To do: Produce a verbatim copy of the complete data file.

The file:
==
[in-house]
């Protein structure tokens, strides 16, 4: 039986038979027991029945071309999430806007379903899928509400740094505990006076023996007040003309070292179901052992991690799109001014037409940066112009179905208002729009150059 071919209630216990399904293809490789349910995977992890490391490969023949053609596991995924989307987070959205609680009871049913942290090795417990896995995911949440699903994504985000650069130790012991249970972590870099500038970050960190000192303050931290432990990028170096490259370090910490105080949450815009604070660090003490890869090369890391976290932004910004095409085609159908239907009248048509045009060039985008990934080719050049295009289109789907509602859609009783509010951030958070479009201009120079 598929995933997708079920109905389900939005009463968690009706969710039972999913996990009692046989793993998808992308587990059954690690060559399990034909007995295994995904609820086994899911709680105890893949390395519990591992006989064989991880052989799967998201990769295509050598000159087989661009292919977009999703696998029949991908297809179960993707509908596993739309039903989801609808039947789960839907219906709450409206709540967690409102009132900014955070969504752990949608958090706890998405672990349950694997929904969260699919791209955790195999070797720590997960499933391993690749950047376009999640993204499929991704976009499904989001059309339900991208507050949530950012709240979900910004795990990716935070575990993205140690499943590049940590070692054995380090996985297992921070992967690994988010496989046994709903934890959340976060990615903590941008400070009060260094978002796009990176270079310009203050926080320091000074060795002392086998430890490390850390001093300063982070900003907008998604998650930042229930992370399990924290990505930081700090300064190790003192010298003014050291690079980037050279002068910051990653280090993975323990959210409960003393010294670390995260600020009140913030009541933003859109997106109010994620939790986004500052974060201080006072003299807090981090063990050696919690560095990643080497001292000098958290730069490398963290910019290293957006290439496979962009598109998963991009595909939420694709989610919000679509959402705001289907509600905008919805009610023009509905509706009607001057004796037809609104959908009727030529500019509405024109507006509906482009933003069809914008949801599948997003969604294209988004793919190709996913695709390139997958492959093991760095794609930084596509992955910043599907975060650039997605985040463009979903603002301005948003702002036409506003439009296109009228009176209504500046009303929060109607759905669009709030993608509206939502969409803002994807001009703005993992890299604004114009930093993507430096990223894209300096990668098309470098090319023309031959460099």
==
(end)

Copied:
[in-house]
């Protein structure tokens, strides 16, 4: 039986038979027991029945071309999430806007379903899928509400740094505990006076023996007040003309070292179901052992991690799109001014037409940066112009179905208002729009150059 071919209630216990399904293809490789349910995977992890490391490969023949053609596991995924989307987070959205609680009871049913942290090795417990896995995911949440699903994504985000650069130790012991249970972590870099500038970050960190000192303050931290432990990028170096490259370090910490105080949450815009604070660090003490890869090369890391976290932004910004095409085609159908239907009248048509045009060039985008990934080719050049295009289109789907509602859609009783509010951030958070479009201009120079 598929995933997708079920109905389900939005009463968690009706969710039972999913996990009692046989793993998808992308587990059954690690060559399990034909007995295994995904609820086994899911709680105890893949390395519990591992006989064989991880052989799967998201990769295509050598000159087989661009292919977009999703696998029949991908297809179960993707509908596993739309039903989801609808039947789960839907219906709450409206709540967690409102009132900014955070969504752990949608958090706890998405672990349950694997929904969260699919791209955790195999070797720590997960499933391993690749950047376009999640993204499929991704976009499904989001059309339900991208507050949530950012709240979900910004795990990716935070575990993205140690499943590049940590070692054995380090996985297992921070992967690994988010496989046994709903934890959340976060990615903590941008400070009060260094978002796009990176270079310009203050926080320091000074060795002392086998430890490390850390001093300063982070900003907008998604998650930042229930992370399990924290990505930081700090300064190790003192010298003014050291690079980037050279002068910051990653280090993975323990959210409960003393010294670390995260600020009140913030009541933003859109997106109010994620939790986004500052974060201080006072003299807090981090063990050696919690560095990643080497001292000098958290730069490398963290910019290293957006290439496979962009598109998963991009595909939420694709989610919000679509959402705001289907509600905008919805009610023009509905509706009607001057004796037809609104959908009727030529500019509405024109507006509906482009933003069809914008949801599948997003969604294209988004793919190709996913695709390139997958492959093991760095794609930084596509992955910043599907975060650039997605985040463009979903603002301005948003702002036409506003439009296109009228009176209504500046009303929060109607759905669009709030993608509206939502969409803002994807001009703005993992890299604004114009930093993507430096990223894209300096990668098309470098090319023309031959460099």